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It's not really necessary to keep taking readings if you know you've hit your final gravity. The secondary is mainly meant to let a lot of the yeast in suspension fall out as well as to simply bulk age the beer which causes it to taste better. If you really want it clear you can crash-cool it overnight in a fridge before you bottle or keg. Although with bottling I don't know whether that's recommended because it will get most of the yeast out of suspension and you still need some to carb the bottles.
 

riored4v

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paranode said:
It's not really necessary to keep taking readings if you know you've hit your final gravity. The secondary is mainly meant to let a lot of the yeast in suspension fall out as well as to simply bulk age the beer which causes it to taste better. If you really want it clear you can crash-cool it overnight in a fridge before you bottle or keg. Although with bottling I don't know whether that's recommended because it will get most of the yeast out of suspension and you still need some to carb the bottles.

thanks.. thats what i was hoping/figured i would hear. i'm just using it to clear the beer a bit, plus to make room for batch #2.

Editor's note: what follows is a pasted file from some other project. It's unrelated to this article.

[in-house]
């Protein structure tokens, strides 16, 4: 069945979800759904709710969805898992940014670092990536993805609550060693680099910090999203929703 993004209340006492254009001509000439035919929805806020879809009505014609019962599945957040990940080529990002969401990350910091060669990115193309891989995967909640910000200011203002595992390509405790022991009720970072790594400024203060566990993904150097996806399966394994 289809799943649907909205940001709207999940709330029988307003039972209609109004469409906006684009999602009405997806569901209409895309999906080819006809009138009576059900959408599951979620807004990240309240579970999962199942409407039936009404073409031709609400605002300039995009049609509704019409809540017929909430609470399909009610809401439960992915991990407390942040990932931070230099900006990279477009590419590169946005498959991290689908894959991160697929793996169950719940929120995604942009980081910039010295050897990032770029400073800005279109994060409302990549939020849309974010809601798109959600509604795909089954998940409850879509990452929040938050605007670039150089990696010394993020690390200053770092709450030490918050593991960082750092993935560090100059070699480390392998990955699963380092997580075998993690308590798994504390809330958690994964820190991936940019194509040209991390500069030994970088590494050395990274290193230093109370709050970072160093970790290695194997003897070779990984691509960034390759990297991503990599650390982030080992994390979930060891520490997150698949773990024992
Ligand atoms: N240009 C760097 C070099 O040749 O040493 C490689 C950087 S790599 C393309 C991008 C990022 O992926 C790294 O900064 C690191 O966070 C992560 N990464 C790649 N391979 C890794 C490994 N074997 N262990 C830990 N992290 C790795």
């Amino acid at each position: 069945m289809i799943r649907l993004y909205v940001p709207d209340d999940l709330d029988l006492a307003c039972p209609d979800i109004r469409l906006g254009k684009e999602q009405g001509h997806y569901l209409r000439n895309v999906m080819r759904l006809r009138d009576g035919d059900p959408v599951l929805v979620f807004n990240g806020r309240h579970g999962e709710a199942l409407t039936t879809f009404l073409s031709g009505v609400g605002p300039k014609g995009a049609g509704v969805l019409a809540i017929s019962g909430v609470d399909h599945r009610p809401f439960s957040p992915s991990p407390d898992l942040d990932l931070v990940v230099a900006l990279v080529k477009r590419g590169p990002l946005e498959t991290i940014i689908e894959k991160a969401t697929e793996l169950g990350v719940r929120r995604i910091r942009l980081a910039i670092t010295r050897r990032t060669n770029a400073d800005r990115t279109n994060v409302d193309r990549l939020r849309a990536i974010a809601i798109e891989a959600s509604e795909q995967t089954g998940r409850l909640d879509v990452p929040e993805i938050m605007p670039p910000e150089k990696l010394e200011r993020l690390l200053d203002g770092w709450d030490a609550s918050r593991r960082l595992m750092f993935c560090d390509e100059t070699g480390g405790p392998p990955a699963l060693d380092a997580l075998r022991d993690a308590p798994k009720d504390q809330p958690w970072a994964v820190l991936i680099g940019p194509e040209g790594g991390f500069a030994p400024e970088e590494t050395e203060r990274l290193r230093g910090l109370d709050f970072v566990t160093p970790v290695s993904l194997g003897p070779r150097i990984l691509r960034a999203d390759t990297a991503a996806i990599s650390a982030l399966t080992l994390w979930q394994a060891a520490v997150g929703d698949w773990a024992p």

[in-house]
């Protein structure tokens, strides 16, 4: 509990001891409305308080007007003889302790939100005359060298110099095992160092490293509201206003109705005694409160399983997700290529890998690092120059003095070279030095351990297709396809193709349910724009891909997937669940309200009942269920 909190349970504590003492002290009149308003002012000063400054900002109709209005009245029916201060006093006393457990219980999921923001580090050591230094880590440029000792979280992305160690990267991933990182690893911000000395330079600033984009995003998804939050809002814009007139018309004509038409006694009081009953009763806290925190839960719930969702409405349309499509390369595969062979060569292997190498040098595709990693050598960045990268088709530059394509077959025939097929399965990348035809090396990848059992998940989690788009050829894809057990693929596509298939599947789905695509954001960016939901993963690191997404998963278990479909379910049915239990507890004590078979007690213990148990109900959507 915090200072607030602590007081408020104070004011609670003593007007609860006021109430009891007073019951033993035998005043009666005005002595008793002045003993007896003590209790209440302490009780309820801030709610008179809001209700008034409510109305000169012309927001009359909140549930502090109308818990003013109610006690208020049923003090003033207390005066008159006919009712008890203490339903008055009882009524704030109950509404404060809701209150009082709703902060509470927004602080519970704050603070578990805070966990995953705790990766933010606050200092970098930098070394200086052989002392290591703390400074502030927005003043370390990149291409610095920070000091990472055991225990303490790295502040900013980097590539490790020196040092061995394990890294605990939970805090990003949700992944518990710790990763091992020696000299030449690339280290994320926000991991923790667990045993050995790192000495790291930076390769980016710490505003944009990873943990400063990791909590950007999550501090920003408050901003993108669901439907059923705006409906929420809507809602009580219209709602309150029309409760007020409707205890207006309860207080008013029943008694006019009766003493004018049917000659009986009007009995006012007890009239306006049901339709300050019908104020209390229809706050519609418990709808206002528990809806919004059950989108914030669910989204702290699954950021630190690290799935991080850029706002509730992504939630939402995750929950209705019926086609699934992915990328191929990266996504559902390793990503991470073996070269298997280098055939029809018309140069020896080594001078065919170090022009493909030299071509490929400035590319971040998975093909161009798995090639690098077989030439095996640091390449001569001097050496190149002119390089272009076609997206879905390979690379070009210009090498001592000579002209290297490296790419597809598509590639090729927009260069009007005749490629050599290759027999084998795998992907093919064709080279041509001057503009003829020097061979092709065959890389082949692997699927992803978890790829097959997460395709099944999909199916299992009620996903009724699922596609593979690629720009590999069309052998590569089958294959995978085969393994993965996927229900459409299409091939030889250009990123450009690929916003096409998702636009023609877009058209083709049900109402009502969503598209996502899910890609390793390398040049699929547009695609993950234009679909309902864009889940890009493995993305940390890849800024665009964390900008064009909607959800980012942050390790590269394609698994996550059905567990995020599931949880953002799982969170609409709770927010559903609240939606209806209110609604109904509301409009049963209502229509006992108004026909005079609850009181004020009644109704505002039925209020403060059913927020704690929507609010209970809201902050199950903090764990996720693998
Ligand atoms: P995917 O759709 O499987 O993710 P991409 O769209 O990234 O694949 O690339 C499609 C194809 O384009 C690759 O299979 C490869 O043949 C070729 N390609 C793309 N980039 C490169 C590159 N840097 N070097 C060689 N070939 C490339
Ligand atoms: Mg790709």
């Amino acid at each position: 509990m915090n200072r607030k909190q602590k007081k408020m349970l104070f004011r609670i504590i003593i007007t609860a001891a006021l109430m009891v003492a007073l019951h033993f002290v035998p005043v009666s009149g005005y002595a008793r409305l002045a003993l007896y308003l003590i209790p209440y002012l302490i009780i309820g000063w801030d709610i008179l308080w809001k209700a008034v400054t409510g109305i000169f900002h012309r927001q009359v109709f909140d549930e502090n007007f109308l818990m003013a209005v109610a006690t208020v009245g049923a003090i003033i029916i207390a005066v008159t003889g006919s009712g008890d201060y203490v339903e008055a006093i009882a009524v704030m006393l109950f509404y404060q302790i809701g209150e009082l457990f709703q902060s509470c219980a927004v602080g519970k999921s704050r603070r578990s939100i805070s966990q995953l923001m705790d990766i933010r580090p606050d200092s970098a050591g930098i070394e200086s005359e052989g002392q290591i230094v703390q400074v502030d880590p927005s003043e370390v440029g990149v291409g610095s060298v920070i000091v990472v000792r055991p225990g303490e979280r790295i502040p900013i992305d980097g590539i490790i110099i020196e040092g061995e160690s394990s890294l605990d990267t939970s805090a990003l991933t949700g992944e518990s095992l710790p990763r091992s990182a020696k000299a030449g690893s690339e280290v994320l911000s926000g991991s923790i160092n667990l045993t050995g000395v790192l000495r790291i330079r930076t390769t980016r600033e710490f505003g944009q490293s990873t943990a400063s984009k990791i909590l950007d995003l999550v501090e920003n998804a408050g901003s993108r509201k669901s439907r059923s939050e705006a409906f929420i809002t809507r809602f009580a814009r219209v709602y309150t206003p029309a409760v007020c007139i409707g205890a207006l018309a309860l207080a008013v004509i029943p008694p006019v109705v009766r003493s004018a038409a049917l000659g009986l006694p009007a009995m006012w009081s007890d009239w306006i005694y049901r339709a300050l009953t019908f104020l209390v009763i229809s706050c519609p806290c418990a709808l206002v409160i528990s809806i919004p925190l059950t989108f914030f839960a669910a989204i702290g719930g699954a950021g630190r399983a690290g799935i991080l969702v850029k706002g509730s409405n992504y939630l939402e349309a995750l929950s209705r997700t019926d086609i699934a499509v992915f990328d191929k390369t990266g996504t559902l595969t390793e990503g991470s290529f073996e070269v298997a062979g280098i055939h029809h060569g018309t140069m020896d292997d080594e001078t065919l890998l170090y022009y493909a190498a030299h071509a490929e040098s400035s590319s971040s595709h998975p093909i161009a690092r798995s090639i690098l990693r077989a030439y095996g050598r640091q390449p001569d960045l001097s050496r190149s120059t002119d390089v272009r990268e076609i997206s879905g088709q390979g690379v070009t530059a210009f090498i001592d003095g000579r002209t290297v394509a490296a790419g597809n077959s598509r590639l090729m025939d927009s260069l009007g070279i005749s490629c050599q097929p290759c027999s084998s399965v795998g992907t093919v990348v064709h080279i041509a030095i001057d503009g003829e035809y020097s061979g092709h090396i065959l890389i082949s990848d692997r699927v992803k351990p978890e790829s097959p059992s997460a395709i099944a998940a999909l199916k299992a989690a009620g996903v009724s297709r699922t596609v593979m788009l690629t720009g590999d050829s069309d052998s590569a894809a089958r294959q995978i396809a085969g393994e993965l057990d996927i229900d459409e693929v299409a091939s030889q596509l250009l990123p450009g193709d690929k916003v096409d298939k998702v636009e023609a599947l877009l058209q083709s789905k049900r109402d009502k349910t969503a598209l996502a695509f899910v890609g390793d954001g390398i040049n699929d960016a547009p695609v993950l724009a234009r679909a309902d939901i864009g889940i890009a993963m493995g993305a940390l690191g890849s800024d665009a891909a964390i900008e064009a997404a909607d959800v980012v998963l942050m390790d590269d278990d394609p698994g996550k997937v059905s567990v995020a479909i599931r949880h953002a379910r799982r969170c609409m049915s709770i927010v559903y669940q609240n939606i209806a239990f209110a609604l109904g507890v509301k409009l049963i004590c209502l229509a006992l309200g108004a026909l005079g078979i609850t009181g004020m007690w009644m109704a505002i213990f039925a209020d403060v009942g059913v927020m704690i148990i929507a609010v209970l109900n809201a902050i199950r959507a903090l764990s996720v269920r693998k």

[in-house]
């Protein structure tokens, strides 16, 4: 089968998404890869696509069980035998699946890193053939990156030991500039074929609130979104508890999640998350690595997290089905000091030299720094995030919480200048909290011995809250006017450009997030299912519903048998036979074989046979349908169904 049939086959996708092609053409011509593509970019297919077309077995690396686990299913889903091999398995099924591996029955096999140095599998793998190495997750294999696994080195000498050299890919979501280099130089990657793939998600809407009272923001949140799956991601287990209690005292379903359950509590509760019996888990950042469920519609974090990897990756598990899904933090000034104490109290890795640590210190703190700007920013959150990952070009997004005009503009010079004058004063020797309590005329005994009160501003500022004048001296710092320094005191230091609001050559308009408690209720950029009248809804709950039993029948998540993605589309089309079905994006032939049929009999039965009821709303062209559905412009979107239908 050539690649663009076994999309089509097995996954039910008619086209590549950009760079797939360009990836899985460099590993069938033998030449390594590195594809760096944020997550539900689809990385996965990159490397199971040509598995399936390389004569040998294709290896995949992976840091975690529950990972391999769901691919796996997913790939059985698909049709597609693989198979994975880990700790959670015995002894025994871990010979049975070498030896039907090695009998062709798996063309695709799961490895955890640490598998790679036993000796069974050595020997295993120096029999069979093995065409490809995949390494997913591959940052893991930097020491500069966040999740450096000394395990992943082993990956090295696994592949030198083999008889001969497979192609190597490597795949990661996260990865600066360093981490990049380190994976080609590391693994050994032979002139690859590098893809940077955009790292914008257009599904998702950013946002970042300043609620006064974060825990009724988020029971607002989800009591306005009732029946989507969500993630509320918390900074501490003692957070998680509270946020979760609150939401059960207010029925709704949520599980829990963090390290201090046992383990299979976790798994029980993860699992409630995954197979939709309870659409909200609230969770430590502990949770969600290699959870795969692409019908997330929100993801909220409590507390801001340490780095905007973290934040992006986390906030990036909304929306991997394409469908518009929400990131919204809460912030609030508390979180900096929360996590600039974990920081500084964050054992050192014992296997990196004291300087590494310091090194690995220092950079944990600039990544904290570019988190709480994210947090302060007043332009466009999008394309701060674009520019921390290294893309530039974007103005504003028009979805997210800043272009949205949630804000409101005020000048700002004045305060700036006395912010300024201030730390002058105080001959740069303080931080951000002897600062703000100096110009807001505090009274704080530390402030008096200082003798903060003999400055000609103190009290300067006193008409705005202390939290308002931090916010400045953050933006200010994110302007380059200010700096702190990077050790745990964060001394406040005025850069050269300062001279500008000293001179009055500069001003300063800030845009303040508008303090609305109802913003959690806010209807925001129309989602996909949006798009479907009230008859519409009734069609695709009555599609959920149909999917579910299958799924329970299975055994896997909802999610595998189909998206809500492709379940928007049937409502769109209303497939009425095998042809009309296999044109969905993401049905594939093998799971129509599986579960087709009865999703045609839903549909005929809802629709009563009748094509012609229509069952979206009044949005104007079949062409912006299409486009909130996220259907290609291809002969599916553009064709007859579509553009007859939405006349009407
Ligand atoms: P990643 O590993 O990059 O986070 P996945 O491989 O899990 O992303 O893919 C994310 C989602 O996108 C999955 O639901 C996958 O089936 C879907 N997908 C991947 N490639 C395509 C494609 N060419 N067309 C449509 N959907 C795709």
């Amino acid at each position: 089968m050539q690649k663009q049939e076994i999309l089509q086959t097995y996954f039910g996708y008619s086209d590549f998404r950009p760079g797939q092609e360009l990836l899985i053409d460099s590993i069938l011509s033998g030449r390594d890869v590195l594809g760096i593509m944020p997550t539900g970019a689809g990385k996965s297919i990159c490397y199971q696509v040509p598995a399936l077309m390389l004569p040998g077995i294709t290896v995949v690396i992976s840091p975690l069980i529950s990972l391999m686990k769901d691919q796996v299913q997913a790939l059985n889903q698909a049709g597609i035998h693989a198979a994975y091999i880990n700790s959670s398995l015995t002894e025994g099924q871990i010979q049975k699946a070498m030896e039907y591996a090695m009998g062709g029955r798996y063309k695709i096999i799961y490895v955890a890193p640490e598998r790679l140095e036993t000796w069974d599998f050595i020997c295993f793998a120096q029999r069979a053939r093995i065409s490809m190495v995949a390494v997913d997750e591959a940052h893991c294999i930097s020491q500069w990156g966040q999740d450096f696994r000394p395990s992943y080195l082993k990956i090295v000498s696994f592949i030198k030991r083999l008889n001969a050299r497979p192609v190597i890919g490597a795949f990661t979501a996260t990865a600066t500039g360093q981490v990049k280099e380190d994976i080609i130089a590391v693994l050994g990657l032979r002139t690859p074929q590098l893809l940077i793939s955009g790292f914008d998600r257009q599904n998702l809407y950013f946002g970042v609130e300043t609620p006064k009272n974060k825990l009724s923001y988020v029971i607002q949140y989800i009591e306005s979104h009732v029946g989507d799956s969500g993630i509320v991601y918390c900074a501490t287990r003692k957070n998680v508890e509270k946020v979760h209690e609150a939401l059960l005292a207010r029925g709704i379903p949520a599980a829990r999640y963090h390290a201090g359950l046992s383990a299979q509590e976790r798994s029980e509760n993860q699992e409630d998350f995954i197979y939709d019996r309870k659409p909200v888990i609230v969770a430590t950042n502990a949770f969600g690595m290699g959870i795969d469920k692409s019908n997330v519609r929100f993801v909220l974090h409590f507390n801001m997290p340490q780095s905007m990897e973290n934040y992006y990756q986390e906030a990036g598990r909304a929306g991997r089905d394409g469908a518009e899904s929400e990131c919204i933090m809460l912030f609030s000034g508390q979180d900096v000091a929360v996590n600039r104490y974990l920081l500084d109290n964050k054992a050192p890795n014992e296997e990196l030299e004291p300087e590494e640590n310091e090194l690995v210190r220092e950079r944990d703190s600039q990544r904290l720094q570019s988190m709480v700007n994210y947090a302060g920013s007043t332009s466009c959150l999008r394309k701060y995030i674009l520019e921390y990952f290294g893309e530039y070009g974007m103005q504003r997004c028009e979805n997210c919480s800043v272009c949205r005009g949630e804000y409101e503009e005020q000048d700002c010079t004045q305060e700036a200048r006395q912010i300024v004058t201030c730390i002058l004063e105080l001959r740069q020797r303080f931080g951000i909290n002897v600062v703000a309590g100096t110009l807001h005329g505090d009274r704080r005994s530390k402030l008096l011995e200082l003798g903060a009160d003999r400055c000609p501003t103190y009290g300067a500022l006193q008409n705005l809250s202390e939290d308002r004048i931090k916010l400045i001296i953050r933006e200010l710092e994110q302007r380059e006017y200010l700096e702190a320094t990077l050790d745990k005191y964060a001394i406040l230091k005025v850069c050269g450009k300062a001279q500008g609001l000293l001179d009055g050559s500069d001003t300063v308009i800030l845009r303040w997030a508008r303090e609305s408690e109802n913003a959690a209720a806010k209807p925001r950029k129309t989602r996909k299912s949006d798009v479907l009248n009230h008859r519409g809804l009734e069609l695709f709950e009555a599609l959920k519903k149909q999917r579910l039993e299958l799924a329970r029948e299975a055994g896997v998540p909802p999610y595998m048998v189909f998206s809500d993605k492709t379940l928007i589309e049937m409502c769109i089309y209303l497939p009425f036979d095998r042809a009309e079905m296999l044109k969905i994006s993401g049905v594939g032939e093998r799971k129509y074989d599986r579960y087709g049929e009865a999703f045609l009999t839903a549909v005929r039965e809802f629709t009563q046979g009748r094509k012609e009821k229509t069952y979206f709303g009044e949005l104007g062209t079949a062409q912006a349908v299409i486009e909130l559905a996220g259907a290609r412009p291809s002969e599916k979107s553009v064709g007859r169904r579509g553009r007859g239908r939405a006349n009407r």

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rocketman768

rocketman768

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david_42 said:
Beer appears much darker in bulk than in a glass.

The clearing process can make the beer look darker, because the yeast and small particles reflect more light. When they settle, more of the light goes through the beer.

After two weeks, it should be ready to bottle.
Thanks for the advice. I went ahead and bottled it today, and boy was it clear! I was expecting it to be cloudy since I thought it still would have some suspended yeast in it. It ended up looking ruby red like an Irish Red. Tasted good too. It was pretty much what I was hoping for except I will add more aroma hops at the very end of the boil next time.

I hope it carbonates since it was so clear...makes me wonder if the yeast can do the job.
 

sak3358

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I had the same appearance when in secondary with a Munich Helles. I was expecting a blond color, but it appeared amber in the secondary. I just racked it this weekend into kegs and took my final hydrometer readings. It appeared as a golden blond when removed from the secondary.....just as I wanted it to appear. Had to sample it, and it was EXCELLENT, nice flavor and mellow finish.....not too hoppy. Another 4-5 weeks in the keg, a little forced carb and I'll be ready. Brewing another batch this weekend......what a wonderful hobby.